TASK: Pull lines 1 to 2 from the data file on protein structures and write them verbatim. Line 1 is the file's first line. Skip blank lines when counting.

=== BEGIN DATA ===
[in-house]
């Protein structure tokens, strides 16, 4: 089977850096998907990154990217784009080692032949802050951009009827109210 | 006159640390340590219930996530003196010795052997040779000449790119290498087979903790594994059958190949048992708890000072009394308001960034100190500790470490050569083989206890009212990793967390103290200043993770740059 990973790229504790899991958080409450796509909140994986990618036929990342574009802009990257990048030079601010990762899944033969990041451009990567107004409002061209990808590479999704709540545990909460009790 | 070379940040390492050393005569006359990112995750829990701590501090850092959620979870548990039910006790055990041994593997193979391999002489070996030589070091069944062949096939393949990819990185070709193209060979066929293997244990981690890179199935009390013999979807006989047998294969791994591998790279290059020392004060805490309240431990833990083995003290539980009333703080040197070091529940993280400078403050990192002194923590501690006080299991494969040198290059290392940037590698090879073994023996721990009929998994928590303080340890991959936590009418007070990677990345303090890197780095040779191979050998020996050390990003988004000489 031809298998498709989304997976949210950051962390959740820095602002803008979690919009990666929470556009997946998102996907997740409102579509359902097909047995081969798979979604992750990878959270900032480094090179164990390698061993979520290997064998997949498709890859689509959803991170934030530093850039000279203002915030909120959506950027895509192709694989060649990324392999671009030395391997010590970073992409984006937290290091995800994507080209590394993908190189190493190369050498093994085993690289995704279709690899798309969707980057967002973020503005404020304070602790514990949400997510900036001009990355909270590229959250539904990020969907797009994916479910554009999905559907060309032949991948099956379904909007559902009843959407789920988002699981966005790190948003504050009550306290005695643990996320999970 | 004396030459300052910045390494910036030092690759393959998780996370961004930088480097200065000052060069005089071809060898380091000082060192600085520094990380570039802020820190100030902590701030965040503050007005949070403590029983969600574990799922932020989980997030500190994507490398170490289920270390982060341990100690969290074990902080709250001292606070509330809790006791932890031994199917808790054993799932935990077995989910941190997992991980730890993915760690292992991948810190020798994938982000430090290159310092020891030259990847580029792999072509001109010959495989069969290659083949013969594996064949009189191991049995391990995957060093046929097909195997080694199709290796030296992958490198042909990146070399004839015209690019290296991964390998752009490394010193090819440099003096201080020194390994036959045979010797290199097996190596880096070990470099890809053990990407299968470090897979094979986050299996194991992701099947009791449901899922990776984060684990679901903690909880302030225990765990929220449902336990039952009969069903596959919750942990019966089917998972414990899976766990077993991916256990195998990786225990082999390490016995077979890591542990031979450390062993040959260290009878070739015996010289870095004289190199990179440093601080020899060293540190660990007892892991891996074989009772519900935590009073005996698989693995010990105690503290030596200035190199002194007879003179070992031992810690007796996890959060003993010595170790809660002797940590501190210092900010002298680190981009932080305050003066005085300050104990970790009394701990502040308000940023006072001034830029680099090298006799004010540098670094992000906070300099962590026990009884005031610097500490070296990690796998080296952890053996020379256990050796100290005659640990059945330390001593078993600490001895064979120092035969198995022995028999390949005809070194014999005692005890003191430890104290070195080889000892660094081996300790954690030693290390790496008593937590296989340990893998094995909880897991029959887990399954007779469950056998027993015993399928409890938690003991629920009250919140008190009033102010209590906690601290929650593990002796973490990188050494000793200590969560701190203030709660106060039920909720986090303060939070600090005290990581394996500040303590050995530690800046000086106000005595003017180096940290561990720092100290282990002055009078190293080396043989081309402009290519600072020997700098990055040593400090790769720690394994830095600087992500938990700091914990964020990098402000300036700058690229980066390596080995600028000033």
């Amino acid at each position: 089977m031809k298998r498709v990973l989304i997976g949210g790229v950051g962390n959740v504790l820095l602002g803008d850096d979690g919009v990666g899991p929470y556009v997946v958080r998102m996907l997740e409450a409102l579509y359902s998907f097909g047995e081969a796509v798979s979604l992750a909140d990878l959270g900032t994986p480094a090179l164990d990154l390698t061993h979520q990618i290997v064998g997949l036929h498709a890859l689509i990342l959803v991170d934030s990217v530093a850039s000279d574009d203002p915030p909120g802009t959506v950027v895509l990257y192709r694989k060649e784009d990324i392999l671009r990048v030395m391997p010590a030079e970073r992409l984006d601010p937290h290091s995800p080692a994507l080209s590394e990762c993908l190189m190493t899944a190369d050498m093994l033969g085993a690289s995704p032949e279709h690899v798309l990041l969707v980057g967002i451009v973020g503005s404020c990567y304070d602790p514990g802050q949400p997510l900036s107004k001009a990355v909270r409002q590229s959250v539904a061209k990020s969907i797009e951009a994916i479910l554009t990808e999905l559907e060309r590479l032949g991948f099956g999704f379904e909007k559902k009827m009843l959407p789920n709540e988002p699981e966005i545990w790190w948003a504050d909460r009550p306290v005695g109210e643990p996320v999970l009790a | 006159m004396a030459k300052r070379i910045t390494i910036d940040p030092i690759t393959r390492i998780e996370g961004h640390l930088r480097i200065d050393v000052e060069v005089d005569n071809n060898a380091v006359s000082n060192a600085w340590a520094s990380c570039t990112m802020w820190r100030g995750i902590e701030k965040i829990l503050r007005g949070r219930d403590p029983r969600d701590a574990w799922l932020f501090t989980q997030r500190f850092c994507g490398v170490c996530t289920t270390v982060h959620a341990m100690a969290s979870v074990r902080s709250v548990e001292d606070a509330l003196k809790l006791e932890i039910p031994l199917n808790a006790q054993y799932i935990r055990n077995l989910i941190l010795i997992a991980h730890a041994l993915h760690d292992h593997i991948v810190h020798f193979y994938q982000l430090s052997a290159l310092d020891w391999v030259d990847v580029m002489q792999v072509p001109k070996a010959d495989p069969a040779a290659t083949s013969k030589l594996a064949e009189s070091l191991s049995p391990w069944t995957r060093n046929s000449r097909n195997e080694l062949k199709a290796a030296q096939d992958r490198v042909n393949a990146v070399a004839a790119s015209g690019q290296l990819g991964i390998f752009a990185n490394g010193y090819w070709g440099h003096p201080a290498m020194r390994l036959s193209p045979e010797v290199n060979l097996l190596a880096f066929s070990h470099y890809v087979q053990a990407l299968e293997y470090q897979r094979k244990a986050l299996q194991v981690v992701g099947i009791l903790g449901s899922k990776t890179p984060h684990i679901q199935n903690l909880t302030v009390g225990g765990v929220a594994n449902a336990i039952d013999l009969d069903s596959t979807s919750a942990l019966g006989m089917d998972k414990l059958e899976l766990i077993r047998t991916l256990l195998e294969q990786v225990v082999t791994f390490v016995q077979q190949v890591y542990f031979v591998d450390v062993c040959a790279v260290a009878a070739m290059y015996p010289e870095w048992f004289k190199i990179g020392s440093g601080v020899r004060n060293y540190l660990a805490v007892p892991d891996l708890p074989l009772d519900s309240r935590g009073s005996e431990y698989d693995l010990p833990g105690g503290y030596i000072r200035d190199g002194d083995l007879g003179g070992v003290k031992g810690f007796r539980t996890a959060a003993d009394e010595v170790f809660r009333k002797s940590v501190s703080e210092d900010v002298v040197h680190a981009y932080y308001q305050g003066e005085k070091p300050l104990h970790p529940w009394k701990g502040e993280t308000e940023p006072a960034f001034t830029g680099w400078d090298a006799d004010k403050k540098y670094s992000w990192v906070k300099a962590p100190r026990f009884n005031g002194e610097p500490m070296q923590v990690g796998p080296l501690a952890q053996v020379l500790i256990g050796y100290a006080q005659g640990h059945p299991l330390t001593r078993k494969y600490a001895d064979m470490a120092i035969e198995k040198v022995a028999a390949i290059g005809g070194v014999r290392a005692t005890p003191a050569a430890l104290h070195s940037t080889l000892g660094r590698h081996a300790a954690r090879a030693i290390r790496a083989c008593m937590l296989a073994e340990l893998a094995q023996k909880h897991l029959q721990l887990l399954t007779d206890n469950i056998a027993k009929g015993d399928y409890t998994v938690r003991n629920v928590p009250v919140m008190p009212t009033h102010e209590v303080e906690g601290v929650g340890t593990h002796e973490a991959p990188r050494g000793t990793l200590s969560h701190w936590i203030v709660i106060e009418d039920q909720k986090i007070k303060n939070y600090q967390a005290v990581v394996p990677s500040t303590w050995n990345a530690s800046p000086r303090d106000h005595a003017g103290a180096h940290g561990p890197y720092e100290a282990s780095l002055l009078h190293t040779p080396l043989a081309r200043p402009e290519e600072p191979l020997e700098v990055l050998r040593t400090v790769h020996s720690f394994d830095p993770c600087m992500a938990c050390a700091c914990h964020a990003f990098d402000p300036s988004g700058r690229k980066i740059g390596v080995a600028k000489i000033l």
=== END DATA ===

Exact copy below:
[in-house]
């Protein structure tokens, strides 16, 4: 089977850096998907990154990217784009080692032949802050951009009827109210 | 006159640390340590219930996530003196010795052997040779000449790119290498087979903790594994059958190949048992708890000072009394308001960034100190500790470490050569083989206890009212990793967390103290200043993770740059 990973790229504790899991958080409450796509909140994986990618036929990342574009802009990257990048030079601010990762899944033969990041451009990567107004409002061209990808590479999704709540545990909460009790 | 070379940040390492050393005569006359990112995750829990701590501090850092959620979870548990039910006790055990041994593997193979391999002489070996030589070091069944062949096939393949990819990185070709193209060979066929293997244990981690890179199935009390013999979807006989047998294969791994591998790279290059020392004060805490309240431990833990083995003290539980009333703080040197070091529940993280400078403050990192002194923590501690006080299991494969040198290059290392940037590698090879073994023996721990009929998994928590303080340890991959936590009418007070990677990345303090890197780095040779191979050998020996050390990003988004000489 031809298998498709989304997976949210950051962390959740820095602002803008979690919009990666929470556009997946998102996907997740409102579509359902097909047995081969798979979604992750990878959270900032480094090179164990390698061993979520290997064998997949498709890859689509959803991170934030530093850039000279203002915030909120959506950027895509192709694989060649990324392999671009030395391997010590970073992409984006937290290091995800994507080209590394993908190189190493190369050498093994085993690289995704279709690899798309969707980057967002973020503005404020304070602790514990949400997510900036001009990355909270590229959250539904990020969907797009994916479910554009999905559907060309032949991948099956379904909007559902009843959407789920988002699981966005790190948003504050009550306290005695643990996320999970 | 004396030459300052910045390494910036030092690759393959998780996370961004930088480097200065000052060069005089071809060898380091000082060192600085520094990380570039802020820190100030902590701030965040503050007005949070403590029983969600574990799922932020989980997030500190994507490398170490289920270390982060341990100690969290074990902080709250001292606070509330809790006791932890031994199917808790054993799932935990077995989910941190997992991980730890993915760690292992991948810190020798994938982000430090290159310092020891030259990847580029792999072509001109010959495989069969290659083949013969594996064949009189191991049995391990995957060093046929097909195997080694199709290796030296992958490198042909990146070399004839015209690019290296991964390998752009490394010193090819440099003096201080020194390994036959045979010797290199097996190596880096070990470099890809053990990407299968470090897979094979986050299996194991992701099947009791449901899922990776984060684990679901903690909880302030225990765990929220449902336990039952009969069903596959919750942990019966089917998972414990899976766990077993991916256990195998990786225990082999390490016995077979890591542990031979450390062993040959260290009878070739015996010289870095004289190199990179440093601080020899060293540190660990007892892991891996074989009772519900935590009073005996698989693995010990105690503290030596200035190199002194007879003179070992031992810690007796996890959060003993010595170790809660002797940590501190210092900010002298680190981009932080305050003066005085300050104990970790009394701990502040308000940023006072001034830029680099090298006799004010540098670094992000906070300099962590026990009884005031610097500490070296990690796998080296952890053996020379256990050796100290005659640990059945330390001593078993600490001895064979120092035969198995022995028999390949005809070194014999005692005890003191430890104290070195080889000892660094081996300790954690030693290390790496008593937590296989340990893998094995909880897991029959887990399954007779469950056998027993015993399928409890938690003991629920009250919140008190009033102010209590906690601290929650593990002796973490990188050494000793200590969560701190203030709660106060039920909720986090303060939070600090005290990581394996500040303590050995530690800046000086106000005595003017180096940290561990720092100290282990002055009078190293080396043989081309402009290519600072020997700098990055040593400090790769720690394994830095600087992500938990700091914990964020990098402000300036700058690229980066390596080995600028000033």